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Dangers of Processed Meats

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Dangers of Processed Meats

Dr. Christiane Northrup
Dr. Christiane Northrup More by this author
Jun 30, 2010 at 03:33 AM 0 comments

The added sugars in processed foods aren’t the only reason they’re unhealthy for you. The sodium and preservatives these foods often contain are also far from harmless. Recent research from the Harvard School of Public Health shows for the first time that processed meats contribute to higher levels of both diabetes and heart disease.1 According to a 2010 meta-analysis that examined data from 20 different studies looking at one million adults from 10 countries around the world, daily consumption of 50 grams of processed meat (the equivalent of either one typical U.S. hot dog or two slices of deli meat) was associated with a 42 percent higher risk of coronary heart disease and a 19 percent increased risk of diabetes. Processed meats were defined as those that had been preserved by smoking, curing, or salting (which also includes sausage and bacon).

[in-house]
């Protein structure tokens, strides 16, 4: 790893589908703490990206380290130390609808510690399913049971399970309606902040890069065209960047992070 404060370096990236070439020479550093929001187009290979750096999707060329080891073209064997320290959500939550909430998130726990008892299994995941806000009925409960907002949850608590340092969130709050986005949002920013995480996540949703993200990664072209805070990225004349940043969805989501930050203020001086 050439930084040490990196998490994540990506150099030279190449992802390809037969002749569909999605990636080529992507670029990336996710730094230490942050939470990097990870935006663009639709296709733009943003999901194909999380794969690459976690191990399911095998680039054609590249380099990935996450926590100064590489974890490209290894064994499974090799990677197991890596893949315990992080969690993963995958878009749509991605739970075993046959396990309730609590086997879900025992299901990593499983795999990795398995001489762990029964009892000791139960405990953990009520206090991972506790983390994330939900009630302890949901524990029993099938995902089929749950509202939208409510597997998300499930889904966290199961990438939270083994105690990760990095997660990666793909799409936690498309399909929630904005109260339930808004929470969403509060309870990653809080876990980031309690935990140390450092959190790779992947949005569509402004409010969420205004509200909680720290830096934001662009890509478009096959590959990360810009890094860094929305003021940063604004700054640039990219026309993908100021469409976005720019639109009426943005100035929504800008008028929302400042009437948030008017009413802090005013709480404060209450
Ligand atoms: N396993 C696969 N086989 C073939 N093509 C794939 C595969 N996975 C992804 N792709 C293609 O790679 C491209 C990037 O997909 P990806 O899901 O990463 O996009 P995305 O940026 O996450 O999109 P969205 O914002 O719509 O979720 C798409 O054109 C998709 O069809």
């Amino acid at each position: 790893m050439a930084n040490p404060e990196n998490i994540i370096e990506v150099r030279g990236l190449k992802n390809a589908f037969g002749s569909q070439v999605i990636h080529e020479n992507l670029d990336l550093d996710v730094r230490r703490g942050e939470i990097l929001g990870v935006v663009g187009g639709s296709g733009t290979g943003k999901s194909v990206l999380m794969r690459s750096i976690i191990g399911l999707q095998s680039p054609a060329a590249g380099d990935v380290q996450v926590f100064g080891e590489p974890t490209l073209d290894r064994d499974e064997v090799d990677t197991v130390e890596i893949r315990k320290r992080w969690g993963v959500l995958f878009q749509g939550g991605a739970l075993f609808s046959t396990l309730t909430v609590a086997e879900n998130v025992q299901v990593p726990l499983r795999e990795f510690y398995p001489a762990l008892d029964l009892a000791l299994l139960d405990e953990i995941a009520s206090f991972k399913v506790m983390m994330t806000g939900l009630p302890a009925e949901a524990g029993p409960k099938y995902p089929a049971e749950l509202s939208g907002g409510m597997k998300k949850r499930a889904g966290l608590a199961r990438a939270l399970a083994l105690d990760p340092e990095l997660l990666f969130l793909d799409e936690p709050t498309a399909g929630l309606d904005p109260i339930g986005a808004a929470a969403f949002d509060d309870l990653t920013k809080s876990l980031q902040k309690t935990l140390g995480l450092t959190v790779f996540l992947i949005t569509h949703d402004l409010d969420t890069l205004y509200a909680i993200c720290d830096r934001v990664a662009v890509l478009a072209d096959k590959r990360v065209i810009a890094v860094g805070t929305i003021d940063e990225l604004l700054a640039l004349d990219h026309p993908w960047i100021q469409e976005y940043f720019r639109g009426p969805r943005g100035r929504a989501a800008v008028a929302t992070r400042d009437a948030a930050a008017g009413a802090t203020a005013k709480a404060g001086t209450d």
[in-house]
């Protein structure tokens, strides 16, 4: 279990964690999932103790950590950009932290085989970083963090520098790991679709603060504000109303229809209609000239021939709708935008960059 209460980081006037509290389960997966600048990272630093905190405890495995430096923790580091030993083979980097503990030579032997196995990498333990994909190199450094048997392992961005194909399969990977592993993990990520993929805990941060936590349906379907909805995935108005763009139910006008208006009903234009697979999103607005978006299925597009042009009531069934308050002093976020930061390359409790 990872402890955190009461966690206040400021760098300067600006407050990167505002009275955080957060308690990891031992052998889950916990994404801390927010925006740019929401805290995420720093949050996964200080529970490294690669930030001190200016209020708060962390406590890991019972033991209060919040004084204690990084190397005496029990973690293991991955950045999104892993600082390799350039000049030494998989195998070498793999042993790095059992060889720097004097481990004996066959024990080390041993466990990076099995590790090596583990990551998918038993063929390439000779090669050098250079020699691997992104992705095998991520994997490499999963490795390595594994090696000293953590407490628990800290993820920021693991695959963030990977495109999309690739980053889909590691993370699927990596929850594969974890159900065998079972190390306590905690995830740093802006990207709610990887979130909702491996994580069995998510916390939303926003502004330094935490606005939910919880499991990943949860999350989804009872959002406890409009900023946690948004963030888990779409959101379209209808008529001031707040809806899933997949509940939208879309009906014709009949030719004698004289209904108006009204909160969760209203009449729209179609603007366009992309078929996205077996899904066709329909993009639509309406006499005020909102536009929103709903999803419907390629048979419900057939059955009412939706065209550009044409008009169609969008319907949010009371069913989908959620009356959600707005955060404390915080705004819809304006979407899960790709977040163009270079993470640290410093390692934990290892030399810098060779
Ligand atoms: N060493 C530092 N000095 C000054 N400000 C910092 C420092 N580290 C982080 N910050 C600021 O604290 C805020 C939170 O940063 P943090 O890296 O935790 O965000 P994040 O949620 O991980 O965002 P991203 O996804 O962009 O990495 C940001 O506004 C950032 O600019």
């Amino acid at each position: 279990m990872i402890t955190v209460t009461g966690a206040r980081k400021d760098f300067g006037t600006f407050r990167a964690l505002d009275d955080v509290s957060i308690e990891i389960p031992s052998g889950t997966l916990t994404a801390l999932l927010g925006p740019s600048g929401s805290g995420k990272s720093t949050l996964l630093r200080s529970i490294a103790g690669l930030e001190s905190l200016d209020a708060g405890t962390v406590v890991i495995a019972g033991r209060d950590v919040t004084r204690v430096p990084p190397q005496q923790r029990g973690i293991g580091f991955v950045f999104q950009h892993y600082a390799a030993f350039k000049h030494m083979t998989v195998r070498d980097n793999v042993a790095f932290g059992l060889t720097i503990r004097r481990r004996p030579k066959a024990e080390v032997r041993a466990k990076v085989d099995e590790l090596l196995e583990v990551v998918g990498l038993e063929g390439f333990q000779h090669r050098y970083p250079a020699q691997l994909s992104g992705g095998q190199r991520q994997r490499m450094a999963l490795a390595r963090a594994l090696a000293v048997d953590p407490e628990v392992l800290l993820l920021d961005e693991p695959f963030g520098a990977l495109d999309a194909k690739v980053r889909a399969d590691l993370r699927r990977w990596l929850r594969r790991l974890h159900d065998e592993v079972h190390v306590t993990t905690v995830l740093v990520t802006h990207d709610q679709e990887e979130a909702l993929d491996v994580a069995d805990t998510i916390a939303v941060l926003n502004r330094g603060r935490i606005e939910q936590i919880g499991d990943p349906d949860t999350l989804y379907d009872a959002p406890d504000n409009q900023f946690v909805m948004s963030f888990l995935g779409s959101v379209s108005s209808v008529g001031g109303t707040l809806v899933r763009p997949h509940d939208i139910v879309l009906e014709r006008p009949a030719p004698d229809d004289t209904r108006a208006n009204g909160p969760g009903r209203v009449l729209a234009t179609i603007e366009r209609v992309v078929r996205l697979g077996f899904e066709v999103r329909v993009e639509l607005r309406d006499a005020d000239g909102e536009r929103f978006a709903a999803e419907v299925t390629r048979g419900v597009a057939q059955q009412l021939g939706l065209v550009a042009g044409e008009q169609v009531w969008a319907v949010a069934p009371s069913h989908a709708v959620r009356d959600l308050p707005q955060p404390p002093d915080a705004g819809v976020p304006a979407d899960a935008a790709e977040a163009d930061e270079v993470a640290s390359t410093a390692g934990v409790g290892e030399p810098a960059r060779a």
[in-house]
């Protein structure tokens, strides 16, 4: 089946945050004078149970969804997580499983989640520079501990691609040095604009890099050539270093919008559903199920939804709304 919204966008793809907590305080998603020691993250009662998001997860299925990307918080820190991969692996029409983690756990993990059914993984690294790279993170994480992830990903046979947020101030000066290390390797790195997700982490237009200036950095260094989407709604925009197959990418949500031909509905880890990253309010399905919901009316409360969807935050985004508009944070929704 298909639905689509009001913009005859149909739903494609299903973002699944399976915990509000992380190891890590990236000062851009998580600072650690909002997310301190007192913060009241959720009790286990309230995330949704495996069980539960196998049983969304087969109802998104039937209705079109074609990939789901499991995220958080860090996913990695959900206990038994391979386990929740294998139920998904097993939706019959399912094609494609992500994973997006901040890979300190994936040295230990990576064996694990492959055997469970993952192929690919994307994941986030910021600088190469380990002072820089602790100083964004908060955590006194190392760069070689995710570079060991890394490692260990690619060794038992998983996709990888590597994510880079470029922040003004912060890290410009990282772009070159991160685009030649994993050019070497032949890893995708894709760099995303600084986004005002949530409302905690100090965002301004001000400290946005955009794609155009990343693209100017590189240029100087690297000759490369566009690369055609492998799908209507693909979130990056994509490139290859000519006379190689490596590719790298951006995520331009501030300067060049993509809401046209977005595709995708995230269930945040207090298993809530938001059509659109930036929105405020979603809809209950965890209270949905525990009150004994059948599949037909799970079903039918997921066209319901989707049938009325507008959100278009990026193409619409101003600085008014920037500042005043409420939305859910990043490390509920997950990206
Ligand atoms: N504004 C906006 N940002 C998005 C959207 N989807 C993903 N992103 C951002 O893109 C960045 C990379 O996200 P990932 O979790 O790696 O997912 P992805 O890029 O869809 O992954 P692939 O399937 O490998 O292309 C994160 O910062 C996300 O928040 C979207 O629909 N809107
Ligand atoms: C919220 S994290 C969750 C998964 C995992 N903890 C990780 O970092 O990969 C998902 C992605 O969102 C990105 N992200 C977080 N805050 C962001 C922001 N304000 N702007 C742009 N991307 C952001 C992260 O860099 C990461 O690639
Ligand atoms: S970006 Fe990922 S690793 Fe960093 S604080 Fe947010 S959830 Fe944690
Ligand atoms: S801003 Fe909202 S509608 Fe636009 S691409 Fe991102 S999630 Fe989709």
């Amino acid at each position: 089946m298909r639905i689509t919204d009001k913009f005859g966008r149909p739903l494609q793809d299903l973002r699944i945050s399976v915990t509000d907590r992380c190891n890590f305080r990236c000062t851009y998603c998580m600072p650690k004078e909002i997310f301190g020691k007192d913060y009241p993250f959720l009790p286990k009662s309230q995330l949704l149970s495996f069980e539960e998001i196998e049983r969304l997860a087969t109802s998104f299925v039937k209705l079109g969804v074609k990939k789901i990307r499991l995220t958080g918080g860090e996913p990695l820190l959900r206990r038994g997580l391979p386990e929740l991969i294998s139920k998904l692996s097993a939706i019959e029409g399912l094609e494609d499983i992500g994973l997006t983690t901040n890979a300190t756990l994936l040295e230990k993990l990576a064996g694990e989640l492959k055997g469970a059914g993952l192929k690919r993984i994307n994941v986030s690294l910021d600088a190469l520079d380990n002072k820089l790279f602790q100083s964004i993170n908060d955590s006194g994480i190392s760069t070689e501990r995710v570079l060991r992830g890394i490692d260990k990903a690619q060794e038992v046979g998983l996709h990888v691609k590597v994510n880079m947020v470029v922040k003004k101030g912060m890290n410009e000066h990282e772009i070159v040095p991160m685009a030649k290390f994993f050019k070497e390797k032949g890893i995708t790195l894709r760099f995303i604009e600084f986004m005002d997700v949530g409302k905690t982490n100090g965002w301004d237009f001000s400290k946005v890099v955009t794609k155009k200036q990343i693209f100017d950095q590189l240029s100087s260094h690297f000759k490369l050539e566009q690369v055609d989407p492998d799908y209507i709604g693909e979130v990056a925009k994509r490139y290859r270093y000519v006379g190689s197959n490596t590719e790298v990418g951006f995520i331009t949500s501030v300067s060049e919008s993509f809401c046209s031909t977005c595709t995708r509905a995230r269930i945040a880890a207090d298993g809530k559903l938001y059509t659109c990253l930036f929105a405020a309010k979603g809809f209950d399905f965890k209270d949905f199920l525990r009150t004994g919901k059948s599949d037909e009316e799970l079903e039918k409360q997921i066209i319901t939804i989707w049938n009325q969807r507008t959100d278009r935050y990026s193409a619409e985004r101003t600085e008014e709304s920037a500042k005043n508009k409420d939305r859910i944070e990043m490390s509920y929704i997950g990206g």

However, eating twice as much unprocessed red meat a day didn’t raise risk of either heart disease or diabetes. This certainly shouldn’t be seen as a license to bring on the double cheeseburgers with impunity, but it is a caution about the dangerous effects of the added ingredients in processed foods. The researchers found that while the red meats and processed meats had similar amounts of saturated fat and cholesterol, the processed meats had four times the amount of sodium and 50 percent more preservatives (such as nitrates) than did the unprocessed red meat.


  1. Micha, R., et al. (June 1, 2010). Red and processed meat consumption and risk of incident coronary heart disease, stroke, and diabetes mellitus: a systematic review and meta-analysis. Circulation, 121, 2271-83.
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